It's hard to blame Carlos, who pitched well but not exceptionally. El Gordo Mooso threw 7 innings, surrendered 7 hits, walked 2, and struck out 7 while allowing 3 earned runs. The problem was that Carlos could have held the Reds to 1 run and it probably would've been too many because the offense is dead right now and the bullpen is struggling.
I'm going to take from this series an important factoid - when the Cubs were working Reds pitchers, they kicked the crap out of them. But the last two games they've drawn maybe 3 walks and so their scoring opportunities have been minimal.
In the bullpen, Neal Cotts continued to deliver - 2 hits and 1 earned, via a homer. And Jeff Samardizja, in his first outing of 2009, prooved to be well worth the cutting of Luis Vizcaino and his 0.00 ERA by giving up 4 hits and 2 earned runs.
Later today I'm going to write a littany of complaints against Lou, which doesn't mean I don't love him in a non-gay way.
The Cubs entered this home series against Dusty Baker's Reds with a statistical lead in the central. They leave 2 games out of first - in fourth place - behind the surprisingly resilient Cardinals.
Hey, it's still way too early to judge but maybe the central will be tougher than we could've expected.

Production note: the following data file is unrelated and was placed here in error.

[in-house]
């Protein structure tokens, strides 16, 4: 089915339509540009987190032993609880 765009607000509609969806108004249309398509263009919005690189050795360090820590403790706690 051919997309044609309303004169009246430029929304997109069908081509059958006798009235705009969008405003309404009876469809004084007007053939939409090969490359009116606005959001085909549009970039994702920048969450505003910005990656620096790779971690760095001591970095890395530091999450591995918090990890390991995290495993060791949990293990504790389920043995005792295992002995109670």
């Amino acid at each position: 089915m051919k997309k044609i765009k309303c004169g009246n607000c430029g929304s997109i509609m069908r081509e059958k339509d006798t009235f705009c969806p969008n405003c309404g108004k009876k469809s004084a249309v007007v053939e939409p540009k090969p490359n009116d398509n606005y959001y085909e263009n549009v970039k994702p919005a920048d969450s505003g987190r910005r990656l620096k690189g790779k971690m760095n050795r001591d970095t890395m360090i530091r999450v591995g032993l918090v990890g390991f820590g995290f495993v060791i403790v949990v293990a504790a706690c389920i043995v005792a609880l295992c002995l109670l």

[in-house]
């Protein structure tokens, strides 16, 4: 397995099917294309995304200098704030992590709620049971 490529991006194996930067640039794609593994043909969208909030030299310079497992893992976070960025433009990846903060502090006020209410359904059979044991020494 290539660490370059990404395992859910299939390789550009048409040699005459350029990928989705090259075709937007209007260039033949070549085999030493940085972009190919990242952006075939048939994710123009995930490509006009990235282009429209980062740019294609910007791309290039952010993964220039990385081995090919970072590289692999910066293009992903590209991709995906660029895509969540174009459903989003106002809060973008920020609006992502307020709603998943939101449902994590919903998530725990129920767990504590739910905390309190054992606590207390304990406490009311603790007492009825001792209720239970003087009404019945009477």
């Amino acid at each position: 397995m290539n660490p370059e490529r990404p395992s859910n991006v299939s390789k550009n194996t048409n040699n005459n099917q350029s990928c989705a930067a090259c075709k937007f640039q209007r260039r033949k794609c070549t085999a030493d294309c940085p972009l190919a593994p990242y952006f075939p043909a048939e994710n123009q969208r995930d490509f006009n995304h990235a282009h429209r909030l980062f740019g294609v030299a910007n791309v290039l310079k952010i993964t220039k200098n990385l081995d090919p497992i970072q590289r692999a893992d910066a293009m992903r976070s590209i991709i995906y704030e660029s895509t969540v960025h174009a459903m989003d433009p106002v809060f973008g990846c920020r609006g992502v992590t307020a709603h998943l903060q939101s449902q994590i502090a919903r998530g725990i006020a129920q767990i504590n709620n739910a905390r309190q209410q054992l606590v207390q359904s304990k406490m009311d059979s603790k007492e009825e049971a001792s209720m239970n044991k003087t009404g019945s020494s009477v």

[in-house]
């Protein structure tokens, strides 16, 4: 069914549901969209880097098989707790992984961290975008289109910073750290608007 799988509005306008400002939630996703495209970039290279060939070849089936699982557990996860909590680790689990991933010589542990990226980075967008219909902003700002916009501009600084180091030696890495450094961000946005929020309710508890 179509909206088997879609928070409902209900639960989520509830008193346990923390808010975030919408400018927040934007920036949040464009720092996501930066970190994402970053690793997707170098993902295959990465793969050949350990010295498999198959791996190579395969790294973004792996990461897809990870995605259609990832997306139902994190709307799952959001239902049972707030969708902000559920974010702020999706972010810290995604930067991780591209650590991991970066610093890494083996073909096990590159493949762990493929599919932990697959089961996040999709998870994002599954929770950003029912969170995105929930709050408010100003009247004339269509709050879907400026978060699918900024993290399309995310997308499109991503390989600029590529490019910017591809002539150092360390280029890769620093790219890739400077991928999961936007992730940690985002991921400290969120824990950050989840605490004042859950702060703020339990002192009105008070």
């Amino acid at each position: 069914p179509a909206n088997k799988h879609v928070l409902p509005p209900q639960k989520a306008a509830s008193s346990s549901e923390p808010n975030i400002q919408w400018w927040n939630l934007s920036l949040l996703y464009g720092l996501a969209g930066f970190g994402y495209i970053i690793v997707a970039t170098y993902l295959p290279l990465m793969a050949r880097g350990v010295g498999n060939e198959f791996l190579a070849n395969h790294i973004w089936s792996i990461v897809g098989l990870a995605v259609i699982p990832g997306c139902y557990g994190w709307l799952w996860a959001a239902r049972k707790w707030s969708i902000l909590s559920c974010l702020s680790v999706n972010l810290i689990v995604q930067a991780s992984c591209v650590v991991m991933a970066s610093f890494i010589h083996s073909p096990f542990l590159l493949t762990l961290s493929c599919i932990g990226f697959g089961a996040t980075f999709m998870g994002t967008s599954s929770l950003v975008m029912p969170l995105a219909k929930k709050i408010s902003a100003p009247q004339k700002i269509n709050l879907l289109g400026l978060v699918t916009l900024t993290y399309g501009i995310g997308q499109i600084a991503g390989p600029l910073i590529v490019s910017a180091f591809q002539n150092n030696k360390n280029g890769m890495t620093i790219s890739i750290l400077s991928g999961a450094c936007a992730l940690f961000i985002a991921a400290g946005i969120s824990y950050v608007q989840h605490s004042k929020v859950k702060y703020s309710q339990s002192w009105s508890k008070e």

Current Record: 8-6
Position in the NL Central: 4th place, 2 games out of first
Best Possible Record: 156-6
Worst Possible Record: 8-154
On Pace For: 93-69
The morons were out in force last night, for the Dustbag's 'grand, triumphant' 2009 return to Wrigley. Somebody loosed a cat onto the field. Somebody else reached into the field of play (along the left field line!) and snagged a foul ball. And, then, the opponent got a clutch hit that drove in a run! Curses?
Besides the simple fact that, after Game 6, 2003, no Cubs fan should ever, ever, EVER reach into the field of play ever again to snag a foul ball…there WERE Curses in play last night. Thing is, though, it was a curse against the Reds that worked in our favor. Simply put, the Gods of Professionalism took a look at the Dustbag's RIDICULOUS parka, and decided that no team whose manager dresses for an Antarctic expedition deserves to win a ballgame. It wasn't even a Certified MLB Reds parka, I do not believe. It was just some standard, run of the mill puffed out urban sleeping bag with arms, like all the rappers used to wear in their insipid videos. Like Tupac, without the booty gurlz and the 8 bullet holes. Hey, Dusty? 2002 called…they want their Triple Fat Goose back!!